In 1990 due to the Kurdish insurgency in south-eastern Turkey the entire site of the monastery came under control of the Police Special Operations Department (Özel Harekât), which had a base around it.[5] According to the Armenian Genocide Museum-Institute as of 2009 it was "strictly prohibited to take photos of the monastery and come close to the standing ruins of the Armenian temple because of the regime of high security around the site."[12] It remained inaccessible to visitors until 2013[13] when the local police station was moved to another location[5] as the PKK and the Turkish government agreed on a cease fire and a solution process started.[3] The site is now managed by the Turkish Ministry of Culture.[5][3]

In July 2011 Van Governor Munir Karaloğlu visited the site and gave instructions to launch works to restore the church.[14][15][16] As of 2014 no steps were taken to restore the monastery or prevent it from collapsing.[5] In 2014 Anadolu Agency and Agos mentioned the monastery as a candidate of being restored in the upcoming years.[17][18] Van Province Culture Director Muzaffer Aktuğ stated in February 2014 that the restoration works would start within that year and noted that it would boost tourism.[19]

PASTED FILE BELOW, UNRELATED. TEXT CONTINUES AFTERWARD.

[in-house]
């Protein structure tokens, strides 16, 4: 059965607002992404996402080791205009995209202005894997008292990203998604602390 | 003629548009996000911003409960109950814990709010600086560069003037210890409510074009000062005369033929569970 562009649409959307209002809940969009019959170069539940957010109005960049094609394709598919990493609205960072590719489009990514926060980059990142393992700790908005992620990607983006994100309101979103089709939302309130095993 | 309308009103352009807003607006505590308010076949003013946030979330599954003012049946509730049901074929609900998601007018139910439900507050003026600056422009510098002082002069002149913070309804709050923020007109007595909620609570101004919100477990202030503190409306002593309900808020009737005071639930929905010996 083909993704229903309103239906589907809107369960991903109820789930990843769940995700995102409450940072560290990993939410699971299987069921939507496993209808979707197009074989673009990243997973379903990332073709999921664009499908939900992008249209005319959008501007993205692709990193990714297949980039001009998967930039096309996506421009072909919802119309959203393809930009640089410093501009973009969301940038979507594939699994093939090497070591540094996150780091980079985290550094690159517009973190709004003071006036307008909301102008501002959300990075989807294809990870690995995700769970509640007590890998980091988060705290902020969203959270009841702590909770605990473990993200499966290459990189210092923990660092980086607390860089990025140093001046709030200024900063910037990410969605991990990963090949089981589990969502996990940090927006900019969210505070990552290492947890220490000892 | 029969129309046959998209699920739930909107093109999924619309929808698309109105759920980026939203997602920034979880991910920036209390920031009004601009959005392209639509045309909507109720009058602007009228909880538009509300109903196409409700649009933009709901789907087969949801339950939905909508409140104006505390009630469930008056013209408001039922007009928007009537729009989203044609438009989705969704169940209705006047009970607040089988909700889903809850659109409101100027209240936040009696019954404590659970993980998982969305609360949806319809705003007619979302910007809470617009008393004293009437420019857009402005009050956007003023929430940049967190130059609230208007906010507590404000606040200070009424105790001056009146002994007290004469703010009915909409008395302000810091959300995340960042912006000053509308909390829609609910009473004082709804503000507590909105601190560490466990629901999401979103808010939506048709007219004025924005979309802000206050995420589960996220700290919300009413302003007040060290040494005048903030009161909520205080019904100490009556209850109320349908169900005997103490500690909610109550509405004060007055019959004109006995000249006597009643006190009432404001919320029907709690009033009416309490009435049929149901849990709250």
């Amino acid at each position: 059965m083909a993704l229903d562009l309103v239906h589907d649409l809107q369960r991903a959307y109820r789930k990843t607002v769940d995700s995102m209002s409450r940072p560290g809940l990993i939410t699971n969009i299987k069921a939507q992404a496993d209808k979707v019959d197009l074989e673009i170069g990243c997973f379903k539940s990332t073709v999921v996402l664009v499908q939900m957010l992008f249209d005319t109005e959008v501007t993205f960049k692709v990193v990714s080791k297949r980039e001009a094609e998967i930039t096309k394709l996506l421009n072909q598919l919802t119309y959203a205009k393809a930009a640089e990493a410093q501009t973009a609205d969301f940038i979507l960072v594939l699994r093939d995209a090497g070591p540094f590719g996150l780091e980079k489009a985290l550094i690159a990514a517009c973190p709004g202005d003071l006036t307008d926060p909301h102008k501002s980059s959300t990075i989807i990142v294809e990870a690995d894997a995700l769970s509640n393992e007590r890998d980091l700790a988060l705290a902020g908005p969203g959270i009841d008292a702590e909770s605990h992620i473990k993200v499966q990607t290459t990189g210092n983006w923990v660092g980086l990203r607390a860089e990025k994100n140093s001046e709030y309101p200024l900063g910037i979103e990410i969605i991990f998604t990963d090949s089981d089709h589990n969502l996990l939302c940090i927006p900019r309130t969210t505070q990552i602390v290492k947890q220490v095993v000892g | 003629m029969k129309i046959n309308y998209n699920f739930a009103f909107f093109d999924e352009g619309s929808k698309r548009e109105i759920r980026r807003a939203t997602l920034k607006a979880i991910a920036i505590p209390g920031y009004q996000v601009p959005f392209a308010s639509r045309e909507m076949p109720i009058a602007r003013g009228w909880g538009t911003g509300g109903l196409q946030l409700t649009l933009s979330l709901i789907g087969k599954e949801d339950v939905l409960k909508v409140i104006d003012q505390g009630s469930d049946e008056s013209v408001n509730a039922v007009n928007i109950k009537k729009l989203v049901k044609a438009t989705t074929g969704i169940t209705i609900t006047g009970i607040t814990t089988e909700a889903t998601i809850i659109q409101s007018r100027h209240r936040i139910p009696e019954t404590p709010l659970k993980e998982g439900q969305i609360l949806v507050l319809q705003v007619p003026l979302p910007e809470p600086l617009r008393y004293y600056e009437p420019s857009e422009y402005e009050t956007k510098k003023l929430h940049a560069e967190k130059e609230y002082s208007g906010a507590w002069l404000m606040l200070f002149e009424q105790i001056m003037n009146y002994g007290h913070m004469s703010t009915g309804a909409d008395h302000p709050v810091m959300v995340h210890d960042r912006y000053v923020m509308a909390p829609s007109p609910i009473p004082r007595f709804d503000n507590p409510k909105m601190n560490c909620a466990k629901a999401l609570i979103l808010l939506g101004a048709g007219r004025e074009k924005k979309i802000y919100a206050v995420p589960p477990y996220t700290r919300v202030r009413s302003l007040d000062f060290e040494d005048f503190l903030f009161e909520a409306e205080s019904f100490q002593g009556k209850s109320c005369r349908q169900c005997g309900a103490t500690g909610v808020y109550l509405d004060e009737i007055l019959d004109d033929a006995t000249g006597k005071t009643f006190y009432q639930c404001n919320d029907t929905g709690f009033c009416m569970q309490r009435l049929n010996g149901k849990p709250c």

Cultural references[edit]

In the 1878 novel Jelaleddin (Ջալալեդդին), Raffi describes the monastery and its location in detail.

See also[edit]

  • Saint Thaddeus Monastery, another prominent Armenian monastery dedicated to Saint Thaddeus (in present-day northwestern Iran)

References[edit]

  1. ^ Bachmann 1913, p. 123.
  2. ^ Sinclair, Thomas A. (1989). Eastern Turkey: An Architectural & Archaeological Survey, Volume I. Pindar Press. p. 177. ISBN 978-0-907132-32-5. ...the monastery of St. Bartholomew at the village of Albayrak. 
  3. ^ a b c "Armenian St. Bartholomew Monastery again accessible to visitors". Today's Zaman. 9 July 2013. 
  4. ^ a b Bachmann 1913, p. 121.
  5. ^ a b c d e Dakika, Son (26 August 2014). "Aziz Bartholomeos Manastırı restorasyon bekliyor". haber.sat7turk.com (in Turkish). SAT-7 TÜRK. 
  6. ^ a b Zarian, A. (1976). "Բարդուղիմեոսի վանք [Bartholomew Monastery]". Soviet Armenian Encyclopedia Volume 2 (in Armenian). Yerevan: Armenian Encyclopedia. p. 314–5. 
  7. ^ a b c d e f g h i j k Hasratyan, Murad (2002). "Աղբակի Ս. Բարդուղիմեոս վանք [S. Bartholomew monastery of Aghbak]". "Christian Armenia" Encyclopedia (in Armenian). Institute for Armenian Studies of Yerevan State University. Archived from the original on 14 December 2014.